Cookies Policy

This site uses cookies. By continuing to browse the site you are agreeing to our use of cookies.

I accept this policy

Find out more here

Historical Consciousness and the Identity of Philosophy

No metrics data to plot.
The attempt to load metrics for this article has failed.
The attempt to plot a graph for these metrics has failed.
The full text of this article is not currently available.

Brill’s MyBook program is exclusively available on BrillOnline Books and Journals. Students and scholars affiliated with an institution that has purchased a Brill E-Book on the BrillOnline platform automatically have access to the MyBook option for the title(s) acquired by the Library. Brill MyBook is a print-on-demand paperback copy which is sold at a favorably uniform low price.

Access this article

+ Tax (if applicable)
Add to Favorites
You must be logged in to use this functionality

image of Journal of the Philosophy of History

It is now widely accepted that philosophers should be historically self-conscious. But what does this mean in practice? How does historical consciousness change the way we philosophize? To answer this question, I examine two philosophers who put historical consciousness at the heart of their projects: Richard Rorty and Paul Ricoeur. Rorty and Ricoeur both argue that historical consciousness leads us to see philosophy as fragmented. It leads us to view our thinking from multiple perspectives at once, perspectives that are often in considerable tension. But Rorty and Ricoeur reach radically different conclusions about how we should respond to this fragmentation. Their disagreement, I argue, is closely connected to their views of identity. Rorty and Ricoeur have different understandings of what it means for something to be unified, and thus different ideas about what it would take for our perspectives on ourselves to be brought together. My argument for this claim has four parts. First, I try to identify the problems that historical consciousness raises for philosophy, and explain why the most common response to them is unsatisfactory. Second, I discuss Rorty’s claim that historical consciousness ought to make us ironists about our philosophical views, and to abandon truth as a goal of inquiry. Third, I contrast Rorty’s position with Ricoeur’s. Ricoeur argues that we can be historically self-aware and still see philosophy as a rational enterprise that aims at truth. I argue that Ricoeur’s optimism on this point is rooted in his view of identity, and specifically in his distinction between idem- and ipse-identity. Finally, I ask what all of this shows about the options available to historically minded philosophers today.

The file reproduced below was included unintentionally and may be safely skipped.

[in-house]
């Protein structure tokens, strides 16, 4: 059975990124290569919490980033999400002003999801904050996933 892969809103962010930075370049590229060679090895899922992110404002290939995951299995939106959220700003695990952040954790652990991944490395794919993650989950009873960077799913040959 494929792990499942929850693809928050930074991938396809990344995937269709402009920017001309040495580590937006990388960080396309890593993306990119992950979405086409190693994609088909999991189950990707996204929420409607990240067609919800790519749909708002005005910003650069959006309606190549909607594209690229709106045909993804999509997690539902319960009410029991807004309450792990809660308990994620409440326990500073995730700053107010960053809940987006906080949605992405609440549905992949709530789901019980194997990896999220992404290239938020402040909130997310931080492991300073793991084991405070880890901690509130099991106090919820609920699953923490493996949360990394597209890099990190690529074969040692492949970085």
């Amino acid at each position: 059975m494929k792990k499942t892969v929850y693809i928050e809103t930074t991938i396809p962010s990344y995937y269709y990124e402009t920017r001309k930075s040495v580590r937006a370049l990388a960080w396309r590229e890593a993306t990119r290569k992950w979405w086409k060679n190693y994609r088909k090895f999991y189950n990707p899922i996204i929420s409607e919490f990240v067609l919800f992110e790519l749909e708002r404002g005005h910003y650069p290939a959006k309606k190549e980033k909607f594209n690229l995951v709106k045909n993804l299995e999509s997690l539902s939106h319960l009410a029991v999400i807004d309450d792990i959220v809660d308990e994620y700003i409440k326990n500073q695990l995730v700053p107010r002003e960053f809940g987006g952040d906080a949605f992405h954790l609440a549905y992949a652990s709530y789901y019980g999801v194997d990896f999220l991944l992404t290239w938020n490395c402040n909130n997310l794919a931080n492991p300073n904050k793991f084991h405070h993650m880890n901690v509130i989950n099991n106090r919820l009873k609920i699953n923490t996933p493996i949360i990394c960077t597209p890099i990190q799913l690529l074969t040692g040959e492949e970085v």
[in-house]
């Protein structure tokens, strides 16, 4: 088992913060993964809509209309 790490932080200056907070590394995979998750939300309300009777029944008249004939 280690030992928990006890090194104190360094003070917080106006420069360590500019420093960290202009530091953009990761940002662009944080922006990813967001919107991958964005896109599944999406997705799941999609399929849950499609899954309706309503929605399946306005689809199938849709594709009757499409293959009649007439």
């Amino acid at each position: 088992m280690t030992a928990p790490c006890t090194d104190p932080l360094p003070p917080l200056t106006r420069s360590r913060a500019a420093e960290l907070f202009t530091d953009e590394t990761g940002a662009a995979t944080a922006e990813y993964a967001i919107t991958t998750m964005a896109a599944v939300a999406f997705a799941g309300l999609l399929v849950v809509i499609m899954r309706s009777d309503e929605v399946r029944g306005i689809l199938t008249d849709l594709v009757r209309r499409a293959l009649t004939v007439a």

Affiliations: 1: University of Regina Canada, Email:


Full text loading...


Data & Media loading...

Article metrics loading...



Can't access your account?
  • Tools

  • Add to Favorites
  • Printable version
  • Email this page
  • Subscribe to ToC alert
  • Get permissions
  • Recommend to your library

    You must fill out fields marked with: *

    Librarian details
    Your details
    Why are you recommending this title?
    Select reason:
    Journal of the Philosophy of History — Recommend this title to your library
  • Export citations
  • Key

  • Full access
  • Open Access
  • Partial/No accessInformation